Friday, August 26, 2011
Brief Reflection on Mrs. Dalloway
Those long, meandering sentences; voice as sharp as a struck bell; masterful use of narrative space to convey the passage of time, Mrs. Dalloway introduced me to lyrical novels. After reading it, I saw how a novel could be more than just events strung together through cause and effect relationships, rising action, culminating in a climax, then a denouement where everything was tied up neatly at the end. I began to see novel writing as experiment, eschewing linear progression for downward and inward movement. I began to see how one could explore the psychic depths of a single individual. I began to see how the novel could be both artistically meaningful and socially aware.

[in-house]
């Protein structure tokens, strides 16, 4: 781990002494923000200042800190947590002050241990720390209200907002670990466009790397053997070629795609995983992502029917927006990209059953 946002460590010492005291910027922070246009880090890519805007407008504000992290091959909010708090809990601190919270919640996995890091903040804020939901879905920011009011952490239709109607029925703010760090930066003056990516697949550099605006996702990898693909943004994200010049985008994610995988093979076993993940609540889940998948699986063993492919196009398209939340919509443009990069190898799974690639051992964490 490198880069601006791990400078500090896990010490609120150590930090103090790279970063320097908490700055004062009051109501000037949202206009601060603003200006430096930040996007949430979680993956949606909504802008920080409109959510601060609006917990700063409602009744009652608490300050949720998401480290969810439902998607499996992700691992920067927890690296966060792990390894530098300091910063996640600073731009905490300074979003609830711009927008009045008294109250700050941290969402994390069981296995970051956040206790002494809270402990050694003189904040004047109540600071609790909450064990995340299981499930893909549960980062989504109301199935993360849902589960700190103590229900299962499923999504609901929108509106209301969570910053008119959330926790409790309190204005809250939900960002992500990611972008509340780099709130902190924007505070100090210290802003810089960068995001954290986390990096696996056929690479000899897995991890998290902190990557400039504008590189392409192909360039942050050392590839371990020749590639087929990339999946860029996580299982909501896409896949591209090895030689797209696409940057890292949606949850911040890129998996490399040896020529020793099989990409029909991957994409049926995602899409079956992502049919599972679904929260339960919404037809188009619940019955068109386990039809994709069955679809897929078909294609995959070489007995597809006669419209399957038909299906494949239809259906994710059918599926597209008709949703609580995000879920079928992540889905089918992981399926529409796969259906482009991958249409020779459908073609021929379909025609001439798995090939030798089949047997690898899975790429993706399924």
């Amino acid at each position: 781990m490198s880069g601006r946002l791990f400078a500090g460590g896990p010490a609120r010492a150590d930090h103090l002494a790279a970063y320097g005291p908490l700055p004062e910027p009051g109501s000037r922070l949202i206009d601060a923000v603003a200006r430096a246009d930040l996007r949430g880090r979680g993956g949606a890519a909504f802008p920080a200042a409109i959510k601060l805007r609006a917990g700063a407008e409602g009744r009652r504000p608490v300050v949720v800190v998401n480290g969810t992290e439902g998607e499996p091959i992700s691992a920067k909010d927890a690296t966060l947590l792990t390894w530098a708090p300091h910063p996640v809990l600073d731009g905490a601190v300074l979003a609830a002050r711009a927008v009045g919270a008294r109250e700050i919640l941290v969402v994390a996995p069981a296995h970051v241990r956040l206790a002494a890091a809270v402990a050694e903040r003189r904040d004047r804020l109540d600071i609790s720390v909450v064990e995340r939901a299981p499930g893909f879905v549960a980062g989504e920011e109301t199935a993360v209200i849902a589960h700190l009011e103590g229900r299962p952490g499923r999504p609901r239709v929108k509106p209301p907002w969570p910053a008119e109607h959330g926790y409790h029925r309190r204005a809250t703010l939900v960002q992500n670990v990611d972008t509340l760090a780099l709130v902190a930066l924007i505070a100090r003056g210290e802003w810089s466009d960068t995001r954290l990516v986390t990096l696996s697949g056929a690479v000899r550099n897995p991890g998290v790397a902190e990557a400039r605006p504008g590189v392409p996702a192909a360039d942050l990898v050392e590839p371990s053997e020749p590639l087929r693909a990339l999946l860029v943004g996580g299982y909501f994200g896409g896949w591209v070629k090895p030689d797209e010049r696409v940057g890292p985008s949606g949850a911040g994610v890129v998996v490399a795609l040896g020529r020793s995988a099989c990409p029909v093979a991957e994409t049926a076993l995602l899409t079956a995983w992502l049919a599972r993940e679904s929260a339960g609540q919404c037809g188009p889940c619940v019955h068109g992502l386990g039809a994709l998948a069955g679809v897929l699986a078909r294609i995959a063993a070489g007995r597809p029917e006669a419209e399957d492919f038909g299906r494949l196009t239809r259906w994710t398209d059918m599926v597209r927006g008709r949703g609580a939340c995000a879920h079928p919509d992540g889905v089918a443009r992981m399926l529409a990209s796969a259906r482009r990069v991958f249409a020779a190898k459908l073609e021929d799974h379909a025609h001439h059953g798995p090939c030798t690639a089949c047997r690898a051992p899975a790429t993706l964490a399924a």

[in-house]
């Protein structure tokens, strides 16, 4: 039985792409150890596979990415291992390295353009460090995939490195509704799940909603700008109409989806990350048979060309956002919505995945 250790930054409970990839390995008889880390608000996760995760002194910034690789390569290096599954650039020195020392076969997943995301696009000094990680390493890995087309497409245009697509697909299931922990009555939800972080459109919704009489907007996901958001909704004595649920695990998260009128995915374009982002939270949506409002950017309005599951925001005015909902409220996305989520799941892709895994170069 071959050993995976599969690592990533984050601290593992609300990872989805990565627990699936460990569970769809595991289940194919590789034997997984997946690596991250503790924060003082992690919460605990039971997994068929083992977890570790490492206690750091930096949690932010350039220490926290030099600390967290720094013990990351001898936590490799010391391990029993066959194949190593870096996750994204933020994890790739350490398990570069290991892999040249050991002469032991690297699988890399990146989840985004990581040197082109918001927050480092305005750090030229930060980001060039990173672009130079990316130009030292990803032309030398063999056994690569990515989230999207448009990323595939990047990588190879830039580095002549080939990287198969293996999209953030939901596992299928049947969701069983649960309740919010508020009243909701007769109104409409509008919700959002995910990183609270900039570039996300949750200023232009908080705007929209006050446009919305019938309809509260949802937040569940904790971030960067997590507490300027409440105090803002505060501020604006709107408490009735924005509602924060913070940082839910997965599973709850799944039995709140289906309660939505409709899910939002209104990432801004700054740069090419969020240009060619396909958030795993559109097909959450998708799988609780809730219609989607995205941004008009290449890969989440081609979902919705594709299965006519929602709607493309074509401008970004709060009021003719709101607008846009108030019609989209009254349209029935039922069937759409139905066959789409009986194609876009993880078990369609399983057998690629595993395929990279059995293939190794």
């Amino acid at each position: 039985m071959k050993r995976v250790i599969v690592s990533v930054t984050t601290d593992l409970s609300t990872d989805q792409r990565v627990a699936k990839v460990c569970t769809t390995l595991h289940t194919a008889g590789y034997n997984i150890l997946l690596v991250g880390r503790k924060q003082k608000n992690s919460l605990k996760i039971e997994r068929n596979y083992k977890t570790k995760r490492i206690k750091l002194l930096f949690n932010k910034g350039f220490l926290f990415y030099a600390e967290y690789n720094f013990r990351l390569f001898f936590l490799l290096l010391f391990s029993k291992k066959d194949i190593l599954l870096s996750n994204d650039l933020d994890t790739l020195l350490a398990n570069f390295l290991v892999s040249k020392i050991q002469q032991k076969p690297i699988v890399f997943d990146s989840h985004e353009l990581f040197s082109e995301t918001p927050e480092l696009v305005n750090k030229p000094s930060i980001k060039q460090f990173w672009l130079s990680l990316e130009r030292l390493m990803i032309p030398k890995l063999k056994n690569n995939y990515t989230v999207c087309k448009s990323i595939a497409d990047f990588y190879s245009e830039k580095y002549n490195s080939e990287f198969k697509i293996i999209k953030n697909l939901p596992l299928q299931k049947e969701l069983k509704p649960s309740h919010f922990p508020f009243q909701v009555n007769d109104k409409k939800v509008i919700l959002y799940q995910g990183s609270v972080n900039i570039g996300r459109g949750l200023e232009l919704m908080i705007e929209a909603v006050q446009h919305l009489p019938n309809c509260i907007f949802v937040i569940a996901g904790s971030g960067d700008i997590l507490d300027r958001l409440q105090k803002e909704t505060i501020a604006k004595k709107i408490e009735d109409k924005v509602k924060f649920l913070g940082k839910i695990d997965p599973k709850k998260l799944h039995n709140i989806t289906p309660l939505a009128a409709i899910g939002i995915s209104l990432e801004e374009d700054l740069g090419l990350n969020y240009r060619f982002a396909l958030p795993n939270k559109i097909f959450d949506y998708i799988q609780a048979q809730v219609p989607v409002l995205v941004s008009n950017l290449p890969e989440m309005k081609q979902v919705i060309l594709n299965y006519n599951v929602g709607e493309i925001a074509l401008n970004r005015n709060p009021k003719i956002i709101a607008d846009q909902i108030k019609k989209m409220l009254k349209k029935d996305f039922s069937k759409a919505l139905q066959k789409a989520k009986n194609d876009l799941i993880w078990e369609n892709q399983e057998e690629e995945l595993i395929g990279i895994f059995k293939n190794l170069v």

While reading it, I was unsure what the story was about and after finishing it, then reading it again, then again, I realized that the novel bared its themes like fangs poised in a mist of evocative language--class struggle of rich vs. middle class vs. poor, fame and obscurity, visibility and invisibility, life and death, time and space, thought and feeling, all caught and spun in the web of language from a writer in complete command of her powers. As a stream of consciousness novel it remains by far one of my favorite and most important books.